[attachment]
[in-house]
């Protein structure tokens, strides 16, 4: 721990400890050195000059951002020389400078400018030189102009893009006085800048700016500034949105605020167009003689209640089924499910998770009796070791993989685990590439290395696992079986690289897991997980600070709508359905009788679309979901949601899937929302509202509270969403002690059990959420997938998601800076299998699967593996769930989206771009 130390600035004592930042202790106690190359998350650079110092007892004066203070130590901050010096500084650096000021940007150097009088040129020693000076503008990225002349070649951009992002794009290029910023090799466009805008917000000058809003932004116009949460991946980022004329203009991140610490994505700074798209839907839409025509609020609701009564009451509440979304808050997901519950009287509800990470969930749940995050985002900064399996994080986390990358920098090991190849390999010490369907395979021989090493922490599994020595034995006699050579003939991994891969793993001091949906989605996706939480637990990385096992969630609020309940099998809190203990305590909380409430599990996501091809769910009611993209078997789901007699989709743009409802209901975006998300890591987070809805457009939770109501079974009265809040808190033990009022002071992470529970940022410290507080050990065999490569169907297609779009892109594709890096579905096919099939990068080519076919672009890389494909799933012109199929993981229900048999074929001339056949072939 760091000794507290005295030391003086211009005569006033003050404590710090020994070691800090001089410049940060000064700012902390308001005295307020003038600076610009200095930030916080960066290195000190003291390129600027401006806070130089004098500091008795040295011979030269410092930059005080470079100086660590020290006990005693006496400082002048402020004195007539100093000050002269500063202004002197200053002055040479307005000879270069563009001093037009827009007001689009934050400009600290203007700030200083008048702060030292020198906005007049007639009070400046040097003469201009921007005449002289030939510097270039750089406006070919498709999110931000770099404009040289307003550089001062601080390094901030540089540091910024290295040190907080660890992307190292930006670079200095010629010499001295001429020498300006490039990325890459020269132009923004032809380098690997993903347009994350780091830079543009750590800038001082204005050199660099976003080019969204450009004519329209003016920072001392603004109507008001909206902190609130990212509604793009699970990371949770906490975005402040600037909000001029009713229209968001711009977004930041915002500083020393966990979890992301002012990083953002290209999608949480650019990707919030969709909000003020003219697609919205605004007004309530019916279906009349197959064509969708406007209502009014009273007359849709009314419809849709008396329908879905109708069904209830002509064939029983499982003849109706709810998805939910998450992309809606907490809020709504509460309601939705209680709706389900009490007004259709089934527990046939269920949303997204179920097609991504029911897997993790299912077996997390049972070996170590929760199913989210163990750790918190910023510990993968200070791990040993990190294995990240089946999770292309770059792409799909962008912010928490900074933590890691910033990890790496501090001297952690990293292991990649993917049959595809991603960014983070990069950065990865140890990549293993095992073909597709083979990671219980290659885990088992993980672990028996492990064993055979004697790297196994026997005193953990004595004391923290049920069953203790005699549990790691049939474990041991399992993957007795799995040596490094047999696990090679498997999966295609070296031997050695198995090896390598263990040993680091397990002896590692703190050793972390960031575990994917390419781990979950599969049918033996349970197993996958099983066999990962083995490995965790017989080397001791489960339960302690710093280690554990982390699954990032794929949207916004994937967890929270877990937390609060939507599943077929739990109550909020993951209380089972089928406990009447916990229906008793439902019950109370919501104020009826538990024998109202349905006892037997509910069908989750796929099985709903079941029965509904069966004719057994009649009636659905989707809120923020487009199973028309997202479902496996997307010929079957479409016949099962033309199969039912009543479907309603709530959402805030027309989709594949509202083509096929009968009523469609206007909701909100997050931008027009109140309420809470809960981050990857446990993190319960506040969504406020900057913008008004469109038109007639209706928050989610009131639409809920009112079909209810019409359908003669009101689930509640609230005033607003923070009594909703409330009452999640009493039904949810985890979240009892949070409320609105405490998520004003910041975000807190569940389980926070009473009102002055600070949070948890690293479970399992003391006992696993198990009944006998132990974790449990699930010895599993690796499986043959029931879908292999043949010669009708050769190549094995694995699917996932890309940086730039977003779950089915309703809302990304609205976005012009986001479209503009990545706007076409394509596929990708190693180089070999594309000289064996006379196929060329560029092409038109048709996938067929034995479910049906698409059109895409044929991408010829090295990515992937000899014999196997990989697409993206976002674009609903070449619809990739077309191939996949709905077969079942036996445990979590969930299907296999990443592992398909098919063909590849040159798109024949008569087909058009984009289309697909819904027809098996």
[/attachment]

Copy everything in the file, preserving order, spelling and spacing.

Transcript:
[in-house]
């Protein structure tokens, strides 16, 4: 721990400890050195000059951002020389400078400018030189102009893009006085800048700016500034949105605020167009003689209640089924499910998770009796070791993989685990590439290395696992079986690289897991997980600070709508359905009788679309979901949601899937929302509202509270969403002690059990959420997938998601800076299998699967593996769930989206771009 130390600035004592930042202790106690190359998350650079110092007892004066203070130590901050010096500084650096000021940007150097009088040129020693000076503008990225002349070649951009992002794009290029910023090799466009805008917000000058809003932004116009949460991946980022004329203009991140610490994505700074798209839907839409025509609020609701009564009451509440979304808050997901519950009287509800990470969930749940995050985002900064399996994080986390990358920098090991190849390999010490369907395979021989090493922490599994020595034995006699050579003939991994891969793993001091949906989605996706939480637990990385096992969630609020309940099998809190203990305590909380409430599990996501091809769910009611993209078997789901007699989709743009409802209901975006998300890591987070809805457009939770109501079974009265809040808190033990009022002071992470529970940022410290507080050990065999490569169907297609779009892109594709890096579905096919099939990068080519076919672009890389494909799933012109199929993981229900048999074929001339056949072939 760091000794507290005295030391003086211009005569006033003050404590710090020994070691800090001089410049940060000064700012902390308001005295307020003038600076610009200095930030916080960066290195000190003291390129600027401006806070130089004098500091008795040295011979030269410092930059005080470079100086660590020290006990005693006496400082002048402020004195007539100093000050002269500063202004002197200053002055040479307005000879270069563009001093037009827009007001689009934050400009600290203007700030200083008048702060030292020198906005007049007639009070400046040097003469201009921007005449002289030939510097270039750089406006070919498709999110931000770099404009040289307003550089001062601080390094901030540089540091910024290295040190907080660890992307190292930006670079200095010629010499001295001429020498300006490039990325890459020269132009923004032809380098690997993903347009994350780091830079543009750590800038001082204005050199660099976003080019969204450009004519329209003016920072001392603004109507008001909206902190609130990212509604793009699970990371949770906490975005402040600037909000001029009713229209968001711009977004930041915002500083020393966990979890992301002012990083953002290209999608949480650019990707919030969709909000003020003219697609919205605004007004309530019916279906009349197959064509969708406007209502009014009273007359849709009314419809849709008396329908879905109708069904209830002509064939029983499982003849109706709810998805939910998450992309809606907490809020709504509460309601939705209680709706389900009490007004259709089934527990046939269920949303997204179920097609991504029911897997993790299912077996997390049972070996170590929760199913989210163990750790918190910023510990993968200070791990040993990190294995990240089946999770292309770059792409799909962008912010928490900074933590890691910033990890790496501090001297952690990293292991990649993917049959595809991603960014983070990069950065990865140890990549293993095992073909597709083979990671219980290659885990088992993980672990028996492990064993055979004697790297196994026997005193953990004595004391923290049920069953203790005699549990790691049939474990041991399992993957007795799995040596490094047999696990090679498997999966295609070296031997050695198995090896390598263990040993680091397990002896590692703190050793972390960031575990994917390419781990979950599969049918033996349970197993996958099983066999990962083995490995965790017989080397001791489960339960302690710093280690554990982390699954990032794929949207916004994937967890929270877990937390609060939507599943077929739990109550909020993951209380089972089928406990009447916990229906008793439902019950109370919501104020009826538990024998109202349905006892037997509910069908989750796929099985709903079941029965509904069966004719057994009649009636659905989707809120923020487009199973028309997202479902496996997307010929079957479409016949099962033309199969039912009543479907309603709530959402805030027309989709594949509202083509096929009968009523469609206007909701909100997050931008027009109140309420809470809960981050990857446990993190319960506040969504406020900057913008008004469109038109007639209706928050989610009131639409809920009112079909209810019409359908003669009101689930509640609230005033607003923070009594909703409330009452999640009493039904949810985890979240009892949070409320609105405490998520004003910041975000807190569940389980926070009473009102002055600070949070948890690293479970399992003391006992696993198990009944006998132990974790449990699930010895599993690796499986043959029931879908292999043949010669009708050769190549094995694995699917996932890309940086730039977003779950089915309703809302990304609205976005012009986001479209503009990545706007076409394509596929990708190693180089070999594309000289064996006379196929060329560029092409038109048709996938067929034995479910049906698409059109895409044929991408010829090295990515992937000899014999196997990989697409993206976002674009609903070449619809990739077309191939996949709905077969079942036996445990979590969930299907296999990443592992398909098919063909590849040159798109024949008569087909058009984009289309697909819904027809098996």